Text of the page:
The Infrastructure Investment and Jobs Act is one of the largest long-term investments in our infrastructure and competitiveness in nearly a century. The need for action in Maryland is clear. For decades, infrastructure in Maryland has suffered from a systemic lack of investment. In fact, the American Society of Civil Engineers gave Maryland a C grade on its infrastructure report card. The Infrastructure Investment and Jobs Act will make life better for millions of Maryland residents, create a generation of good-paying union jobs and economic growth, and position the United States to win the 21st century.
Here in Maryland, the Infrastructure Investment and Jobs Act will:
Repair and rebuild our roads and bridges with a focus on climate change mitigation, resilience, equity, and safety for all users, including cyclists and pedestrians.
In Maryland, there are 273 bridges and over 2,201 miles of highway in poor condition. Since 2011, commute times have increased by 5.1 percent in Maryland, and on average, each driver pays $637 per year in costs due to driving on roads in need of repair. The Infrastructure Investment and Jobs Act is the single largest dedicated bridge investment since the construction of the interstate highway system. Based on formula funding alone, Maryland would expect to receive $4.1 billion for federal-aid highway apportioned programs and $409 million for bridge replacement and repairs under the Infrastructure Investment and Jobs Act over five years. Maryland can also compete for the $12.5 billion Bridge Investment Program for economically significant bridges and nearly $16 billion of national funding in the bill dedicated for major projects that will deliver substantial economic benefits to communities.
Improve healthy, sustainable transportation options for millions of Americans.
Marylanders who take public transportation spend an extra 66.3 percent of their time commuting and non-White households are 2.7 times more likely to commute via public transportation. Twenty-three percent of transit vehicles in the state are past useful life. Based on formula funding alone, Maryland would expect to receive $1.7 billion over five years under the Infrastructure Investment and Jobs Act to improve public transportation options across the state.
Build a network of EV chargers to facilitate long-distance travel and provide convenient charging options.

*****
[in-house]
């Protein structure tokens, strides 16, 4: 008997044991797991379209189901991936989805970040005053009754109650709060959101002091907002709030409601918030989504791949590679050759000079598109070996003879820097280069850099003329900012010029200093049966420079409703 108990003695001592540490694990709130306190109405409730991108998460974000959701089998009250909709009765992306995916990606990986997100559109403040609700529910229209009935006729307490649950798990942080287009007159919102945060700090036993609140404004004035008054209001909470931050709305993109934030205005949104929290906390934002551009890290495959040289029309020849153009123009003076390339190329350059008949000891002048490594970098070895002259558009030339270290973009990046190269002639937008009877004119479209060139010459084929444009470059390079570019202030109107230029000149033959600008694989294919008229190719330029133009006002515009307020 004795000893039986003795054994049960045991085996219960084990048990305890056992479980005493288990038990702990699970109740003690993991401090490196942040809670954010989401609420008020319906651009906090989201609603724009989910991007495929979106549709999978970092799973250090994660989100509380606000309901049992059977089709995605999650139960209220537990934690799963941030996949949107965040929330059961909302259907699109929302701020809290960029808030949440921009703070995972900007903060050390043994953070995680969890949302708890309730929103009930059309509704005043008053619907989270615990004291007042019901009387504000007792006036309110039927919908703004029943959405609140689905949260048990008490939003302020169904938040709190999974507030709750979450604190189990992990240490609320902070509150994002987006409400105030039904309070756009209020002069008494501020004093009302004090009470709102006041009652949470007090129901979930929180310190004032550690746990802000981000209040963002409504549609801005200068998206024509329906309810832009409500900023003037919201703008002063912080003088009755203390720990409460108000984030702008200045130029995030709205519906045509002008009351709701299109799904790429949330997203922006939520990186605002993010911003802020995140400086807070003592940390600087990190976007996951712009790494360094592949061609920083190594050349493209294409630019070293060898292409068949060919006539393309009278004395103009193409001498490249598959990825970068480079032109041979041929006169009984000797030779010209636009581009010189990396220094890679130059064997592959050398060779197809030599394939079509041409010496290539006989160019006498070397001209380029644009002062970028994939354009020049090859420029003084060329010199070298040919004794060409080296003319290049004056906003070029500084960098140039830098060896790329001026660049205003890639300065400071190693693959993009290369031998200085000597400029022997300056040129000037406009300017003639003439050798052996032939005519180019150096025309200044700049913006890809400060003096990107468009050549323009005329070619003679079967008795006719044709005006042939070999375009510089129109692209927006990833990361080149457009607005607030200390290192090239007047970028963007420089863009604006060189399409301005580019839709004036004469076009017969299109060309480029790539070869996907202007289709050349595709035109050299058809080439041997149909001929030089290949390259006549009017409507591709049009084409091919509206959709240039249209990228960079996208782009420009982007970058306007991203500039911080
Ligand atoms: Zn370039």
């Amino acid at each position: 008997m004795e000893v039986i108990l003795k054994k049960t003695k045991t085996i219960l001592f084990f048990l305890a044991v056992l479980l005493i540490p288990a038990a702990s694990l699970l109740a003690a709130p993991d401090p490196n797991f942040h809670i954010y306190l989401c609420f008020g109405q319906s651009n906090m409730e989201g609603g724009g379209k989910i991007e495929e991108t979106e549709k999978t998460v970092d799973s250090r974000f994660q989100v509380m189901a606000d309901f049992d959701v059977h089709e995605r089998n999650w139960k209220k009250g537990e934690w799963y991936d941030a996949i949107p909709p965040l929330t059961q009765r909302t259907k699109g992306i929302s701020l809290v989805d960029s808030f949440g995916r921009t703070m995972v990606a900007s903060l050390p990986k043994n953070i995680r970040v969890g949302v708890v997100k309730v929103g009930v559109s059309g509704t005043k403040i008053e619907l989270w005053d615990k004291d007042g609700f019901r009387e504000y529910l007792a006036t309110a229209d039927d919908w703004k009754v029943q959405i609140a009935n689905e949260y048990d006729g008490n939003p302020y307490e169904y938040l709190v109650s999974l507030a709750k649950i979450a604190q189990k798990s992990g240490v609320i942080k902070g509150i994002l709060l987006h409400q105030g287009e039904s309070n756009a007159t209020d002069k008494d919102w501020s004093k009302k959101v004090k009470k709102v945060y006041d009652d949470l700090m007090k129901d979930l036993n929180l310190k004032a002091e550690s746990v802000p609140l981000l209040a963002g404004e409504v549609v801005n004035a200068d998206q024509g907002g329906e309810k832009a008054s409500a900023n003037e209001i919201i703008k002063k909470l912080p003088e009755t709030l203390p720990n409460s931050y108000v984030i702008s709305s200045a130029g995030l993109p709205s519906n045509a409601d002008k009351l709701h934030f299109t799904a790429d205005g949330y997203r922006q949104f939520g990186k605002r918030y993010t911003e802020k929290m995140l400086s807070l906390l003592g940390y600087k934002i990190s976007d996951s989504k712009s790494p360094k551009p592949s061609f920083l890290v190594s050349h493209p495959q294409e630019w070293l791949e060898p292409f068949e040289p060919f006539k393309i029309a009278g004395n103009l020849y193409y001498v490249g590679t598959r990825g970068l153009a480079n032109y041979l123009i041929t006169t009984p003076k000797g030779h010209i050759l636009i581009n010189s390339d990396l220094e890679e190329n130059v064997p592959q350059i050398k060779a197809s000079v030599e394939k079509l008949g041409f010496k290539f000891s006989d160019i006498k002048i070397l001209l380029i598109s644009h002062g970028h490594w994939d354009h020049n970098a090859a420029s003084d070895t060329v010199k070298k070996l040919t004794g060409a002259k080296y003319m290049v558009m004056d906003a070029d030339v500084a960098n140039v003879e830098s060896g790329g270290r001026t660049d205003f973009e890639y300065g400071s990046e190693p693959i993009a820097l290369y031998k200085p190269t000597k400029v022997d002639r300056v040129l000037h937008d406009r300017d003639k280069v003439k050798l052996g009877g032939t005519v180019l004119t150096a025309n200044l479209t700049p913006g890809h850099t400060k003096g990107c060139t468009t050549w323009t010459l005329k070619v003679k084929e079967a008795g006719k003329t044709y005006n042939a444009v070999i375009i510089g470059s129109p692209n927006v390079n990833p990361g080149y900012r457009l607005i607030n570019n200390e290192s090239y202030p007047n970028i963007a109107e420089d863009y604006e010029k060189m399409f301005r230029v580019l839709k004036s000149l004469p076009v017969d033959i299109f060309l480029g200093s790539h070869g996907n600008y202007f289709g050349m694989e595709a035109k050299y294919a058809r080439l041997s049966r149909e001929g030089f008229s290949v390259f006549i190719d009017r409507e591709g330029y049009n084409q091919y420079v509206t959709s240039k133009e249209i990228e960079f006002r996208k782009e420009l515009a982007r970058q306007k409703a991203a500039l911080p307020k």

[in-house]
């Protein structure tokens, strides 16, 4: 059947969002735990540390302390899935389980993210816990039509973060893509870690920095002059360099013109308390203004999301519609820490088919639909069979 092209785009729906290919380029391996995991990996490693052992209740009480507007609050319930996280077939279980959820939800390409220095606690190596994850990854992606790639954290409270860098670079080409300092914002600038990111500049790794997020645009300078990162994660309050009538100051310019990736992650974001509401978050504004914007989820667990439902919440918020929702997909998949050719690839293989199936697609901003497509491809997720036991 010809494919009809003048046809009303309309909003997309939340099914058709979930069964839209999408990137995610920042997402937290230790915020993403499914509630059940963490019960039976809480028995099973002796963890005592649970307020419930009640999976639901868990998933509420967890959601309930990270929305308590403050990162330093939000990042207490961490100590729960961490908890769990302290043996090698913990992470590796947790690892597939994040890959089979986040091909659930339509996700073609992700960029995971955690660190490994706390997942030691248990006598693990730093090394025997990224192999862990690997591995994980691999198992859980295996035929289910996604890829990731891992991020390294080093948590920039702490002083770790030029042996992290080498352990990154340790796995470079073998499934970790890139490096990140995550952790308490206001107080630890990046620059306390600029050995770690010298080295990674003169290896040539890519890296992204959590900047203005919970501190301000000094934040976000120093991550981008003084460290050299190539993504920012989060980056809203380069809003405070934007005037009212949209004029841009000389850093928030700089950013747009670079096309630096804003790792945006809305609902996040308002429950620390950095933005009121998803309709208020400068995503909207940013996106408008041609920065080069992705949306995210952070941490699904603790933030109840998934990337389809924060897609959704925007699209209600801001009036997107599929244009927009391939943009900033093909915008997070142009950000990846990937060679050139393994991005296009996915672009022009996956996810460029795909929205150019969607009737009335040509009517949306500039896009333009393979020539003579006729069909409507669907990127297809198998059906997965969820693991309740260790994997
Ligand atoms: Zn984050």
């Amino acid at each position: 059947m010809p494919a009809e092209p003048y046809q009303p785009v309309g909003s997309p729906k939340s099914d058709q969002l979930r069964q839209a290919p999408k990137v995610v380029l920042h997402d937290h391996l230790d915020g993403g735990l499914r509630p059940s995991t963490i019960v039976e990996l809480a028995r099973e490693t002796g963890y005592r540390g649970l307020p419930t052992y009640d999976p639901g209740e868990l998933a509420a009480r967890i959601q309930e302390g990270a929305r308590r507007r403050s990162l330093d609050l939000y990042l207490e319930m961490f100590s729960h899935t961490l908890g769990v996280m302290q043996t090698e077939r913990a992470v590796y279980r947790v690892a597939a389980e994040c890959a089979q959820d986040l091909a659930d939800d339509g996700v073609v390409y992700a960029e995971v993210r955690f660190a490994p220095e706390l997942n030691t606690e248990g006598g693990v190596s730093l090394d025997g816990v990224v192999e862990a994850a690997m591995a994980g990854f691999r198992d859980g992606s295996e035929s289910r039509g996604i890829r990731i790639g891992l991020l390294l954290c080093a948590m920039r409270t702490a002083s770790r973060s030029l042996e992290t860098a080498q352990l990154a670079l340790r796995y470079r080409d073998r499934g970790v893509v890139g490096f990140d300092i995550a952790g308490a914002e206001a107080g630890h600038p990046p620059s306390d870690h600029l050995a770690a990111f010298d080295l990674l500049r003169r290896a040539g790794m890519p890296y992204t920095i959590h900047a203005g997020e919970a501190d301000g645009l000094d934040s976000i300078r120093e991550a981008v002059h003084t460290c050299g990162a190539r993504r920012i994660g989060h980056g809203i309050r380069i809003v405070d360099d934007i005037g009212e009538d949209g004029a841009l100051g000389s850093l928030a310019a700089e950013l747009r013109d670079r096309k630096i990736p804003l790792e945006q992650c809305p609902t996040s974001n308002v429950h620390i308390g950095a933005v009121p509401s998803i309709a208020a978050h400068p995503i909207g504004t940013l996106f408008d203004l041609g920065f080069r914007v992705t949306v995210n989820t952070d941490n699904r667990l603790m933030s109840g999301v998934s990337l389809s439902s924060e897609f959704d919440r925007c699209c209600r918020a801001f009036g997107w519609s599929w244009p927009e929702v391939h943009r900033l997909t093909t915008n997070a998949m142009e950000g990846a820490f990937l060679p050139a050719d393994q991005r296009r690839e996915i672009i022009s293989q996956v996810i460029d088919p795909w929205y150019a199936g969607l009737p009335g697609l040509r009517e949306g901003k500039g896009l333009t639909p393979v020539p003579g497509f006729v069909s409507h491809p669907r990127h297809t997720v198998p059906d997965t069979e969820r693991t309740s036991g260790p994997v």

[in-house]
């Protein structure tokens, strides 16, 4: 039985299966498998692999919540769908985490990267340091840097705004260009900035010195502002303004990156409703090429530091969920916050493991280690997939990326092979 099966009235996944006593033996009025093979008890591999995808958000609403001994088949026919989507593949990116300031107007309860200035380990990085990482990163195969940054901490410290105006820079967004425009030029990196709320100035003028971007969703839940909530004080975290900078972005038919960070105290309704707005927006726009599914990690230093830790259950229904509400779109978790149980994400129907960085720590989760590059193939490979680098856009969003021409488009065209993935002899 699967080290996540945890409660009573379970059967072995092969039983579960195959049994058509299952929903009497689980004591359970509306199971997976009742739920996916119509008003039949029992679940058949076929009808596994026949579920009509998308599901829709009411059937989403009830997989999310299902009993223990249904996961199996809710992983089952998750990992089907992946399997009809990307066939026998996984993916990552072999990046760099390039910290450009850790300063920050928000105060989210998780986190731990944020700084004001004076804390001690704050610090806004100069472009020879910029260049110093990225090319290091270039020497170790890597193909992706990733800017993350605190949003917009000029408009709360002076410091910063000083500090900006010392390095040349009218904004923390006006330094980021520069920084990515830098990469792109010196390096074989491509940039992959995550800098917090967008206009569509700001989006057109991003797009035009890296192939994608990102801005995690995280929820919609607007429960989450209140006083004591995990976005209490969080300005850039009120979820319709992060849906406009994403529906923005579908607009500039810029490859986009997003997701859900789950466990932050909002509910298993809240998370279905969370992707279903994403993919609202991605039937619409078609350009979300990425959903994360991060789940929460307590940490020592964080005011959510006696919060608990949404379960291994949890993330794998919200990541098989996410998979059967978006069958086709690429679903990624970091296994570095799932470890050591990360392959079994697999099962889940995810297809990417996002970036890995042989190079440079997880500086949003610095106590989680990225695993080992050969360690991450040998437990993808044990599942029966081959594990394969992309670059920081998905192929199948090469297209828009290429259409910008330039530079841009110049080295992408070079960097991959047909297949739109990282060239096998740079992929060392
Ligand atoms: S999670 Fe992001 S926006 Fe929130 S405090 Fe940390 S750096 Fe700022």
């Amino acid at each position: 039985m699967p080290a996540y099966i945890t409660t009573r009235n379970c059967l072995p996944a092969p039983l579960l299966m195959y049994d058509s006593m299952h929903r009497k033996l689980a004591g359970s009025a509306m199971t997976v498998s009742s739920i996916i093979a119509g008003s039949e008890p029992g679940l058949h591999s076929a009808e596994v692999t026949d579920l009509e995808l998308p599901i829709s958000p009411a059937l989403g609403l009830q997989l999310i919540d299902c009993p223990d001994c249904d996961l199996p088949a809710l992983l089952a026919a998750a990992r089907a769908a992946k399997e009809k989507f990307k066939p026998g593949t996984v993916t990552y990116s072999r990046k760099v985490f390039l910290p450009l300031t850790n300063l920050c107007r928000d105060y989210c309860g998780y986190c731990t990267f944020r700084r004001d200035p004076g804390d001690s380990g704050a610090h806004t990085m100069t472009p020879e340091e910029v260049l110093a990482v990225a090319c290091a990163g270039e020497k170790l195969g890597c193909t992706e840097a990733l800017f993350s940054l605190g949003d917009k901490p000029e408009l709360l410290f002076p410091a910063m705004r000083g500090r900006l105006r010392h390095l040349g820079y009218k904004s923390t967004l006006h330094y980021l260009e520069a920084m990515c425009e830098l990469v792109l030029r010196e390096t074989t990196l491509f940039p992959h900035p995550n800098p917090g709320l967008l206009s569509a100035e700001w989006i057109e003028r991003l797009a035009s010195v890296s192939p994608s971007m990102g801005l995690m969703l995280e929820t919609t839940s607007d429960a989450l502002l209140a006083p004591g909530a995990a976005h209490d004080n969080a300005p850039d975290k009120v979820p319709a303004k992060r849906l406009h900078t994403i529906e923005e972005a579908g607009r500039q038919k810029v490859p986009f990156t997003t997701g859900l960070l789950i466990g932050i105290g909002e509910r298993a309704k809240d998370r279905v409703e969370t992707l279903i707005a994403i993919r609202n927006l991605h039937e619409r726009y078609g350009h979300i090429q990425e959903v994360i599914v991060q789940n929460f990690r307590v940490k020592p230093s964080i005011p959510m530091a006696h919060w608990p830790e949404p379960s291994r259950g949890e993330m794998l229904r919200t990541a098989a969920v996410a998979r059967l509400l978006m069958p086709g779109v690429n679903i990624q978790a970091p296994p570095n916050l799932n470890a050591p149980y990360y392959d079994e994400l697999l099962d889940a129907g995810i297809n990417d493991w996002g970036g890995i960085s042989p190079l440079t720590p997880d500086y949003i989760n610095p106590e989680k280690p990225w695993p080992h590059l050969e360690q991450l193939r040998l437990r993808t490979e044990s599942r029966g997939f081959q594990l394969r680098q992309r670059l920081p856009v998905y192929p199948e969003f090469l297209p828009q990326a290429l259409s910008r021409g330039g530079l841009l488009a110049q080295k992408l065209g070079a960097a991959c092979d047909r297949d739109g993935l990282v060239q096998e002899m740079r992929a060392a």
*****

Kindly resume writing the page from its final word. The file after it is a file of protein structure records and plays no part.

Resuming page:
The U.S. market share of plug-in electric vehicle (EV) sales is only one-third the size of the Chinese EV market. The President believes that must change. The bill invests $7.5 billion to build out the first-ever national network of EV chargers in the United States and is a critical element in the Biden-Harris Administration’s plan to accelerate the adoption of EVs to address the climate crisis and support domestic manufacturing jobs. Under the Infrastructure Investment and Jobs Act, Maryland would expect to receive $63 million over five years to support the expansion of an EV charging network in the state3. Maryland will also have the opportunity to apply for the $2.5 billion in grant funding dedicated to EV charging in the bill.
Help connect every American to reliable high-speed internet.
Broadband internet is necessary for Americans to do their jobs, to participate equally in school learning, health care, and to stay connected. Yet 11 percent of Maryland households do not have an internet subscription, and two percent of Marylanders live in areas where, under the FCC’s benchmark, there is no broadband infrastructure. Under the Infrastructure Investment and Jobs Act, Maryland will receive a minimum allocation of $100 million to help provide broadband coverage across the state, including providing access to the at least 148,000 Marylanders who currently lack it. And, under the Infrastructure Investment and Jobs Act, 1,042,000 or 17 percent of people in Maryland will be eligible for the Affordability Connectivity Benefit, which will help low-income families afford internet access.